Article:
Posted on 10 September 2012
Back in the early 1950s, when my father was working as a freelance photographer, colour film was such a rarity even for professionals. Several years later, I got married and had wedding photographs all in black and white. And in the next few years, when I started attending camera club, print competitions always involved monochrome images processed and printed by photographers themselves.
Monochrome photography has always been prominent back then. Even when I started out working professionally in 1984, starting out with studio portfolio work, photos were still largely shot in monochrome, using Kodak or Panasonic for fine grain results and Kodak Tri-X for flexibility. Aside from the lack of coloured photographs, it is also interesting to note that during that time, weddings and family portraits were the only ones covered regularly by photographers.
The essence of black and white photography is much more than just the colour. It’s more about how colour, light, shade, and texture appear in the finished image. I have a little exercise you can try to understand the concept better. Using Photoshop, Paint Shop Pro, or any other good graphics package, try taking a rectangle with a width that is three times that of its height. Try making something like this, a 600 pixel by 200 pixel image in white, with a 10 pixel black border all around it.
Fill the first third with pure red, the middle third with pure green, and the last with pure blue, like so:
In this way, our eyes perceive all three colours as having almost equal intensities. Well, they are. Intensity may vary a little but that is just because the three different colour sensor cells in our retina may not be quite even in number and efficiency. Now try converting it to greyscale:
When the image is changed to greyscale, the computer differentiates the colours in interpreting intensity despite the fact that each of the three colours is fully saturated in the second image. The 5% human males who are colour blind and cannot differentiate between red and green can actually see the difference in greyscale when they can’t in colour.
Now forget about the images above and shift your attention to a coloured picture of an Irish flag (see http://en.wikipedia.org/wiki/Flag_of_Ireland) Try imagining it in greyscale. Which of the colours is grey? I hope I’ve made a point here. I trust that by now, you have understood the need to consider the shapes, shades, textures, and patterns in a monochrome image.
Take a look at these examples. They are shots I took back in 1986 when I was working regularly for a modelling and entertainment agency, mainly doing z-card shots for their registered models and dancers. I used Tri-X and a Bronica ETRS medium format camera. It gave me the flexibility I needed since I didn’t know exactly what would walk through the door.
The first two images here were taken on the same film just minutes apart. (The left image is the first test shot of model Claire Mulholland who is still registered on the books of Select in London).
The image on the left features how textures are displayed in monochrome images. Notice the texture of Claire’s hair and the leather hat, contrasting with her beautiful complexion and tight-knit top. The background was created with a wide-angle spotlight on the paper roll.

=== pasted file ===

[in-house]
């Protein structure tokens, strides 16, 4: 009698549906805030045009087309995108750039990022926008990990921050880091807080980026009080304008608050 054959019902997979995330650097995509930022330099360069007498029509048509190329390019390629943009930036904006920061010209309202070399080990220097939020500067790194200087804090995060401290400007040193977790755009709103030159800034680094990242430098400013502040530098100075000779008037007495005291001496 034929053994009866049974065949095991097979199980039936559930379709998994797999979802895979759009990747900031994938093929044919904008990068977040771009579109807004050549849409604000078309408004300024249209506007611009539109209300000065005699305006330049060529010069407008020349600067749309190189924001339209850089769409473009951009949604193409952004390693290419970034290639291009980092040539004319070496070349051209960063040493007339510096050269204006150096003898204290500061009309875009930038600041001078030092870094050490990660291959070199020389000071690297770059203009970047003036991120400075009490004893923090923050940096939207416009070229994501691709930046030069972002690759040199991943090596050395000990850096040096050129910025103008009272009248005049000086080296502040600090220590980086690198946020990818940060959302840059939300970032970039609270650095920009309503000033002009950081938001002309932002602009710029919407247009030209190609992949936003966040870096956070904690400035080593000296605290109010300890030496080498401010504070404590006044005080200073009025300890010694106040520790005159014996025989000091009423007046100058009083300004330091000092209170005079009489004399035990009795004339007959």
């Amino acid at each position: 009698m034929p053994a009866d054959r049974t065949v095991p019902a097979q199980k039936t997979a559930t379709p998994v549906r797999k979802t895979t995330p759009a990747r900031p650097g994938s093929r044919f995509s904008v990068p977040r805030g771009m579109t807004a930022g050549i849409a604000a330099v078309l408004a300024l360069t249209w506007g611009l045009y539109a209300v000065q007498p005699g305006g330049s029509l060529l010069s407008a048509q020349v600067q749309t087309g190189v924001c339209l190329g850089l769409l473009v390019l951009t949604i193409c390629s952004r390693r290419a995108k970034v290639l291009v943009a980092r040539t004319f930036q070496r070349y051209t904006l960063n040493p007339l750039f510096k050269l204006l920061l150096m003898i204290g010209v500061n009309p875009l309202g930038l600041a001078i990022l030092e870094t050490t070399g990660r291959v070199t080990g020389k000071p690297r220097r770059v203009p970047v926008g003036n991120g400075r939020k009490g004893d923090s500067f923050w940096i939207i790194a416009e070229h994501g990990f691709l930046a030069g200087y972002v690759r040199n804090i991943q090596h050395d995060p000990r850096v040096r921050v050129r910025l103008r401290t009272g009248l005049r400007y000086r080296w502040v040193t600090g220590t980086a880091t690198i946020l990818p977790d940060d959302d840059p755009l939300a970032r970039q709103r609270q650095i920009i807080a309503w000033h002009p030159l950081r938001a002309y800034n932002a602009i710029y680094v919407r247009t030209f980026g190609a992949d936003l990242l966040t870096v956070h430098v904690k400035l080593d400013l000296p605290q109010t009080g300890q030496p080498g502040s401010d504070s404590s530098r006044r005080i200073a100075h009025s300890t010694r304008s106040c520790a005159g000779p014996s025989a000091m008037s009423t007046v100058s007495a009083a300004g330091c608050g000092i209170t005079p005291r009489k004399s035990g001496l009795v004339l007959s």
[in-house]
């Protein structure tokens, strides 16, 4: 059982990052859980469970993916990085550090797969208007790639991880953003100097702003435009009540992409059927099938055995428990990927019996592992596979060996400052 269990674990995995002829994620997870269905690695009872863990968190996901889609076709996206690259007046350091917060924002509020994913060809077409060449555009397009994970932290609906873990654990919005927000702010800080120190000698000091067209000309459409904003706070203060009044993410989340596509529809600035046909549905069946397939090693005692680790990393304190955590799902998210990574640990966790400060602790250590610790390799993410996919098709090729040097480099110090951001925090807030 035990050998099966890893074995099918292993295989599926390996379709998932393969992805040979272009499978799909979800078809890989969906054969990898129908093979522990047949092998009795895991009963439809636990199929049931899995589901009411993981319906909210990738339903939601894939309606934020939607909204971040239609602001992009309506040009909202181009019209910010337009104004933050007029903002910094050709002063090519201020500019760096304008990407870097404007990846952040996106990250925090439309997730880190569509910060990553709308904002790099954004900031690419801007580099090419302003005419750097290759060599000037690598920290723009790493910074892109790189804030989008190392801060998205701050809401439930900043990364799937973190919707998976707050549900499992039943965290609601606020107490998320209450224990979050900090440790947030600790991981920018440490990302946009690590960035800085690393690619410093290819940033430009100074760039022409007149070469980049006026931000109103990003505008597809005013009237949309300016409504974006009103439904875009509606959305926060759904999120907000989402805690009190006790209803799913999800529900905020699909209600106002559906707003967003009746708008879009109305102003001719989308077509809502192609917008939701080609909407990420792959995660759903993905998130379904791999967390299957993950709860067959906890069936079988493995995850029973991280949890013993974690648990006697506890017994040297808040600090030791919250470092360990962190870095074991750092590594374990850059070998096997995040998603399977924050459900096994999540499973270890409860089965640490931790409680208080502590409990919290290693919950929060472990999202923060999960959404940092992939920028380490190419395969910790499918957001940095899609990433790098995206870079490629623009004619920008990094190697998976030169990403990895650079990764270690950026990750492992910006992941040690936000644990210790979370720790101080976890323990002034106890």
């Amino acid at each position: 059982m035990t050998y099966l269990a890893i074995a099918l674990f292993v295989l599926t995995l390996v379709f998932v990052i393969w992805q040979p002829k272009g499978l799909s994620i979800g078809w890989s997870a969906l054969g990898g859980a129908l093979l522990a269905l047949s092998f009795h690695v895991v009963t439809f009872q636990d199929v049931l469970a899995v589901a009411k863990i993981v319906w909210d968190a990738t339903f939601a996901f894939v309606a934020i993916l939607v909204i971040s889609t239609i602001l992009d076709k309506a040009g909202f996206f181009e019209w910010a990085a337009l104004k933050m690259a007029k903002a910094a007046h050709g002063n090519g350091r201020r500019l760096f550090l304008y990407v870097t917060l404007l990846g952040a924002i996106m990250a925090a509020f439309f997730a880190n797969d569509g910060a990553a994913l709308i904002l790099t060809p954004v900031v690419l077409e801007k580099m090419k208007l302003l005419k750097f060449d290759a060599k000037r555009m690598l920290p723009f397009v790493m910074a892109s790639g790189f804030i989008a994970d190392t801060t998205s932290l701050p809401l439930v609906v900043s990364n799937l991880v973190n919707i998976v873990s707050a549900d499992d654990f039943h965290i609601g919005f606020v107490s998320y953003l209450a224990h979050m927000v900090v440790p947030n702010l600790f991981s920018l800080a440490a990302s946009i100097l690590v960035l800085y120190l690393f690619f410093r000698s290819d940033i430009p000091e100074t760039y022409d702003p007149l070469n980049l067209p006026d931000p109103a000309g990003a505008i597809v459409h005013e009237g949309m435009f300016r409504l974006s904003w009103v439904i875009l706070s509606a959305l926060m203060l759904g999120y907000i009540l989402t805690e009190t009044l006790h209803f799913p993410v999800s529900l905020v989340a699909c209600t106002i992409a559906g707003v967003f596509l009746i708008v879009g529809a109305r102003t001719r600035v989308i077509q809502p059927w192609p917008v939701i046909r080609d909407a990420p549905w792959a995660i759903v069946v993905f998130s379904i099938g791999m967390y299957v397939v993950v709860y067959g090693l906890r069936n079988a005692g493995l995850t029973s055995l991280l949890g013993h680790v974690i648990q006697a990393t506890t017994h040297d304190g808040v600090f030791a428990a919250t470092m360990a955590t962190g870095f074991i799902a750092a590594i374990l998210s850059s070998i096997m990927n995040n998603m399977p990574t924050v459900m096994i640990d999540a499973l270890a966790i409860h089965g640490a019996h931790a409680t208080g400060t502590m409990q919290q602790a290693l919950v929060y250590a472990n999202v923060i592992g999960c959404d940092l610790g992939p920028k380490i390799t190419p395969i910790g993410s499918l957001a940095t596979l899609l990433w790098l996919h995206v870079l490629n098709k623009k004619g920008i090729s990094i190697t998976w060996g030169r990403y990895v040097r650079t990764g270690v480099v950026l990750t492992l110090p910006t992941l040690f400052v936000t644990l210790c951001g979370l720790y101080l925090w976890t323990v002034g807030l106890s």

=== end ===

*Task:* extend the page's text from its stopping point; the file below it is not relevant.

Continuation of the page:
The right hand photo was shot by available light and features the lines of the dancer’s body and legs. And just in case anyone is bothered by the ballet bar attached to the wall, we did try it with the subject farther away from the wall but it lost its impact.
The next two images were shot using different backgrounds. The one on the left is a high key image shot with two vertical soft boxes that produced the near white background. Her white dress was still given the definition it requires by using a black reflector in front. Her hair, arms, hat, and a glimpse of her left leg were able to frame the dress.
The glamour image on the right was achieved by using a black paper backdrop roll, a single soft box to the photographer’s right, a large reflector just out of shot to the left, and a barn door light shining on the model’s hair from behind. The prominent feature in this photo is the details of the model’s translucent top.
Now let’s move on to black and white images taken outside the studio. Take a look at the texture of the rippling water and polished carved wood. If my memory serves me right, the image on the left is of the choir stalls at Salisbury Cathedral. It is able to demonstrate the grain of the carving just by using the natural light coming from the cathedral’s stained glass windows all around.
The one on the right was taken from the side of the Roman Bath, where I focused on the reflection of a window in the adjacent tearooms and then turned the image upside down to display it.
I saved the best for last. So here is one of my favourite monochrome images of all time.
I took this whilst I was still an amateur, a University student back in 1984 when the Enid was playing a gig. I shot this standing on a stool that was on top of a table that was on a sprung floor. I used the Bronica ETRS with Tri-X pushed to 3200 ISO by dramatically extending the development time. The shot was taken at 1/60 of a second at f5.6. In the darkroom, despite the intensity of the negative in the areas around the two guitarists and the drummer, I was able to burn in enough detail just by extending the exposure time and moving about quickly between the enlarger lens and the floor. Luckily, I got it right the first time and I was able to print a 24” by 30” (just under 60 cm by 75 cm) enlargement.
Most of the images here were taken decades ago and we’ve come a long way since the 80s. We can now enjoy looking at bright and eye-catching coloured images. But as we can see, monochrome photography never gets old and people still continue to appreciate the subtle beauty of black and white images.